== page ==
(December 31, 1943 - October 12, 1997)
Henry John Deutschendorf, Jr. , known
professionally as John Denver, was an American singer/songwriter,
activist, and humanitarian. After growing up in numerous locations
with his military family, Denver began his music career in folk
music groups in the late 1960s.
greatest commercial success was as a solo singer, spanning from 1971
to 1975. Throughout his life Denver recorded and released
approximately 300 songs, about 200 of which he composed. He
performed primarily with an acoustic guitar and sang about his joy
in nature, his enthusiasm for music, and relationship trials.
Denver's music appeared on a variety of charts including country &
western, the Billboard Hot 100, and adult contemporary, in all
earning him 12 gold and 4 platinum albums with his signature songs
"Take Me Home, Country Roads", "Rocky Mountain High", "Annie's Song"
Denver further starred in films and several notable television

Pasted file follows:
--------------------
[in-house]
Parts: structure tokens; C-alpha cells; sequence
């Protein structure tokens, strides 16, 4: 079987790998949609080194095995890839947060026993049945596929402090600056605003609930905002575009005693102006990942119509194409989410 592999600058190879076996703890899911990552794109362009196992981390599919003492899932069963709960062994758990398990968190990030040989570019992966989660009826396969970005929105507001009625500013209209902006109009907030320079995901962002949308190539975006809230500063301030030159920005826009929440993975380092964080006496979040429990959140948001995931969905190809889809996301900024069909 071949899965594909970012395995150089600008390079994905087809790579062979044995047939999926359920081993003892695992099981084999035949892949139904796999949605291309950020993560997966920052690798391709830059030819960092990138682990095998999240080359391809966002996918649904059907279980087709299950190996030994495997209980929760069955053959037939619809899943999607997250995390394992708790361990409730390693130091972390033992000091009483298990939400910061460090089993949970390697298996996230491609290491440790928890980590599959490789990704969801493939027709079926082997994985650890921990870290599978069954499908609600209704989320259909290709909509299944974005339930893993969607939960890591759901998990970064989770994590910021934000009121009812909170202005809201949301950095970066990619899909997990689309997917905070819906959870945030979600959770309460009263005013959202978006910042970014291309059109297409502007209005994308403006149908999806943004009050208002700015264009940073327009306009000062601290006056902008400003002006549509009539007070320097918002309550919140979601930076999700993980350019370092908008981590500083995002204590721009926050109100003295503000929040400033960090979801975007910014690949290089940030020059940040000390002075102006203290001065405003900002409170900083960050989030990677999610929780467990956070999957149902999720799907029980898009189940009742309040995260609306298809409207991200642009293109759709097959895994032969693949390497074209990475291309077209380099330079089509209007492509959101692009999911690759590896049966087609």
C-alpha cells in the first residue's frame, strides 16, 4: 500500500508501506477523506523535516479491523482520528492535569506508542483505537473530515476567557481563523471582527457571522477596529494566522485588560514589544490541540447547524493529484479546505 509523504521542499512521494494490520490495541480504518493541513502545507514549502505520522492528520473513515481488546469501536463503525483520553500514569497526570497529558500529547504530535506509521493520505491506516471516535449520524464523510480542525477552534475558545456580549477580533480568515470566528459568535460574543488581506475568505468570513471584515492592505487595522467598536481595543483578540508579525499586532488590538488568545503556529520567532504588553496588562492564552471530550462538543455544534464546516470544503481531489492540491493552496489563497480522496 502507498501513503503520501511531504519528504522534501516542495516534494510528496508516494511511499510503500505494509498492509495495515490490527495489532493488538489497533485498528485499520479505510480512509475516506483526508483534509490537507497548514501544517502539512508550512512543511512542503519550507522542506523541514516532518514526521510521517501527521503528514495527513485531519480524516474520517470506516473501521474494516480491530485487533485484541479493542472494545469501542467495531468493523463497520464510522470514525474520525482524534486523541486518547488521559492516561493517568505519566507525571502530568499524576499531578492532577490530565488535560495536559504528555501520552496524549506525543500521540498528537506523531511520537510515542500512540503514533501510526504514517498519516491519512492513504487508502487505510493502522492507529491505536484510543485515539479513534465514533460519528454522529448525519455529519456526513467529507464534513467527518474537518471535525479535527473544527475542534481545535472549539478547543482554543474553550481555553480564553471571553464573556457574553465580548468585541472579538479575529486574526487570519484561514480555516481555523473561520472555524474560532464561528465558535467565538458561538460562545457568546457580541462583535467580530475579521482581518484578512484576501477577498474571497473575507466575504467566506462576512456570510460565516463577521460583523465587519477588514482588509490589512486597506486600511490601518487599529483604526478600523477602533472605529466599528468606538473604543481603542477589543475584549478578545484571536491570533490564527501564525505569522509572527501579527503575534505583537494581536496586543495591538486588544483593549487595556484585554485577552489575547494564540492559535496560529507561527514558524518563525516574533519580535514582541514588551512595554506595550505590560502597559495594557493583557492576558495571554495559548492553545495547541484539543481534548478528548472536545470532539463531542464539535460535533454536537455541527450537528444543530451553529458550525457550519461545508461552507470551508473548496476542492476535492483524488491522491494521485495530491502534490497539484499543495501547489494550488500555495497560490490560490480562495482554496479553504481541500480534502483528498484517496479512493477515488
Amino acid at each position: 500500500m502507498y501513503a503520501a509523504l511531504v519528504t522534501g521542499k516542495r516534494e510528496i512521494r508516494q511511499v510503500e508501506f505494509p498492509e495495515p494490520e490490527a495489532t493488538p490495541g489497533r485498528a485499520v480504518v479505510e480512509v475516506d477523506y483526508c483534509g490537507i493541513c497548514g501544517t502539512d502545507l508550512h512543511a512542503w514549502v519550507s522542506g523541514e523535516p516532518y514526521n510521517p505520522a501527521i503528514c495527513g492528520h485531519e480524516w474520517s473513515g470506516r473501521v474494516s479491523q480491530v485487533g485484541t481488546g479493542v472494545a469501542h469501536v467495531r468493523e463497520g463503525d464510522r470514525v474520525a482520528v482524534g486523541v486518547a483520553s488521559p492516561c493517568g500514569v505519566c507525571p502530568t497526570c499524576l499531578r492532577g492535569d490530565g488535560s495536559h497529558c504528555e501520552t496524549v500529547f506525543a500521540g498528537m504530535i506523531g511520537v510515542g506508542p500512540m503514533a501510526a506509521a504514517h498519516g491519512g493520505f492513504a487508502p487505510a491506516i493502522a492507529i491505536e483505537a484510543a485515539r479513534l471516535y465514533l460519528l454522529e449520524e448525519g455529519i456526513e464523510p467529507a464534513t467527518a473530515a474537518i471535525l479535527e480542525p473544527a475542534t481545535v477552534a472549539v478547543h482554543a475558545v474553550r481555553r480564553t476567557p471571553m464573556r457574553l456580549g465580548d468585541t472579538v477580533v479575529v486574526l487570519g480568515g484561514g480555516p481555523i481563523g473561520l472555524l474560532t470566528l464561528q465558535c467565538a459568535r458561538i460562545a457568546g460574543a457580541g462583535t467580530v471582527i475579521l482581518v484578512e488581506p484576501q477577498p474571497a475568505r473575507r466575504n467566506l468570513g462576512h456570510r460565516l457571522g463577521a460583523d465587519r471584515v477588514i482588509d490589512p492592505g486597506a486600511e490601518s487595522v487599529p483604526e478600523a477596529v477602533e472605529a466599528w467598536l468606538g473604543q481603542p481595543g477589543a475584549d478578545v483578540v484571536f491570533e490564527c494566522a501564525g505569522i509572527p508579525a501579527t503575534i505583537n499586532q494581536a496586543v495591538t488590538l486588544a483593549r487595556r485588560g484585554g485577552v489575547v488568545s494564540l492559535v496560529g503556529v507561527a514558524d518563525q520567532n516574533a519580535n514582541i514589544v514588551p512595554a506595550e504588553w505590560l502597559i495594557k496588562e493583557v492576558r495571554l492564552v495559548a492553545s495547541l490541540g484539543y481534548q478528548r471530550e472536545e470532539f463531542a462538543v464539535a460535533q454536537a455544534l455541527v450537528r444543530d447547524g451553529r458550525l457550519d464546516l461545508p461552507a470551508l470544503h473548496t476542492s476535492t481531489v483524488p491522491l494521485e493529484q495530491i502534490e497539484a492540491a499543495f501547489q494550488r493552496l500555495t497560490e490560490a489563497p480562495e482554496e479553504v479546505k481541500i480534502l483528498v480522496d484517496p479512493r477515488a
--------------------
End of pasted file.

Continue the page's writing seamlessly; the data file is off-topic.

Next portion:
specials in the 1970s and 1980s. In the following decades he
continued to record, but also focused on calling attention to
environmental issues, lent his vocal support to space exploration,
and testified in front of Congress to protest censorship in music.
He was an avid pilot and died while flying his personal aircraft at
the age of 53.
Denver was one of the most popular acoustic artists of the 1970s.
His renown in the state of Colorado, which he sang about numerous
times and where he lived in Aspen, influenced the governor to name
him Poet Laureate of the state in 1974, and for the state
legislature to adopt "Rocky Mountain High" as one of its state songs
On October 12, 1997, Denver was killed at the age of 53 when his
Experimental Rutan Long-EZ plane, aircraft registration number
N555JD, crashed into the Pacific Ocean near Pacific Grove,
California. Denver's ashes were scattered in the Rocky Mountains.
- Born December 31, 1943 in Roswell, New
- Died October 12, 1997 (aged 53) in Pacific